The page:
In an era of increasing corporate scandals, financial frauds, and complex business transactions, ensuring the integrity and transparency of financial records has become paramount for organizations worldwide. To combat these threats and safeguard their financial well-being, businesses are turning to a powerful tool known as forensic auditing.
But what does the word “forensic audit” even mean? And how can it help small business owners properly care for their financial records?
Financial audits are independent evaluations of a company’s financial statements. They are commonplace in the business world, with many companies conducting financial audits on an annual basis. In fact, publicly traded companies must submit audited financial statements every year as part of their filings to the U.S. Securities and Exchange Commission. Private companies, while not legally required to audit their finances, also frequently choose to do so for various reasons. For example, a bank or other lender may require the submission of audited financial statements as part of its loan approval process. A private company planning for a future sale or anticipating going public may also choose to undergo a financial audit.
Forensic audits are less common but no less necessary. Like financial audits, forensic audits involve hiring an outside party to examine a company’s financial records. However, forensic audits differ from financial audits in several essential ways.
First, a forensic audit is typically much more targeted than a financial audit. Forensic audits are often conducted on a particular department or set of transactions. Additionally, forensic audits are typically conducted for investigative purposes. This type of audit is usually performed when a company has reason to suspect that financial fraud or theft has occurred or when it needs to produce evidence for a legal proceeding or an insurance claim.
Business fraud is a broad term that can be used to describe several different scenarios. Still, at a basic level, it involves an individual misusing their position in the company for financial gain. Business fraud can be as simple as altering timesheets or involve more intricate schemes like money laundering or bribery. Regardless of the specifics, fraud is an all-too-common occurrence in business.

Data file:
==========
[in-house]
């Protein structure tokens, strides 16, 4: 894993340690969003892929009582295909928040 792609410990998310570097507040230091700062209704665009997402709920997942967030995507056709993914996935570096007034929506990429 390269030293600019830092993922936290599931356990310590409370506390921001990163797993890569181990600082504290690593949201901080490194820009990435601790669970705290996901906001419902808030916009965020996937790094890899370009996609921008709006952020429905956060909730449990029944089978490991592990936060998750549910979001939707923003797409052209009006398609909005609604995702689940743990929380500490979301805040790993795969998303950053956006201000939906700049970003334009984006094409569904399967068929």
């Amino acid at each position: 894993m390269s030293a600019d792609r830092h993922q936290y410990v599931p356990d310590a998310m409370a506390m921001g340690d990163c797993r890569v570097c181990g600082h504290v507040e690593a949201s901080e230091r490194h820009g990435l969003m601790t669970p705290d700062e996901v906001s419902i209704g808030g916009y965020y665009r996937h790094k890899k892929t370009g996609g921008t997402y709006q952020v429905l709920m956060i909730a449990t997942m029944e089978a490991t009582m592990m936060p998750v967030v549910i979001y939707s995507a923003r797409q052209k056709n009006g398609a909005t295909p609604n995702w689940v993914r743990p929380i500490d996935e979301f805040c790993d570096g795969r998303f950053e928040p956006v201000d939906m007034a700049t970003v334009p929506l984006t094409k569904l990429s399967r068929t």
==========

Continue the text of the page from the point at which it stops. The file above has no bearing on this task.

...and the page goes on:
When a business suspects fraud has occurred, a forensic audit can help uncover that fraud. Forensic accountants are trained to examine internal documents, accounts, and records for evidence of misappropriation or embezzlement. In addition to finding fraud, a forensic audit can also point to internal systems or controls that could be strengthened or tightened to prevent future instances of fraud.
Corporate bankruptcy filings are often complicated affairs. Significant sums of money can be at stake, and all parties involved, from the company doing the filing to its creditors to the bankruptcy judge, have an interest in making accurate financial appraisals of the situation.
A forensic audit is helpful for all of these parties. For companies facing insolvency, a forensic audit can assist in determining the causes of the financial difficulty while also helping to provide accurate valuations of remaining assets. Creditors and bankruptcy judges will also be interested in ensuring all claims made during bankruptcy are error-free and above board.
Some insurance claims are open-and-shut cases; one party incurs damage or financial loss, and an insurer compensates to make that party whole. However, not all insurance claim situations are that simple. They can involve complex calculations about financial losses, future earnings, and revenue projections, among other factors.
A forensic audit can help to determine everything that needs to be considered during a complicated insurance claim while also developing systematic ways to estimate or track losses and valuations. For example, if a liability claim requires quantifying lost revenue due to a covered event, a forensic audit can provide a sound methodology for estimating that loss. And because the conclusions of a forensic accountant are based on a systematic approach to the available evidence, these findings will be sound enough to hold up should the insurance claim require litigation.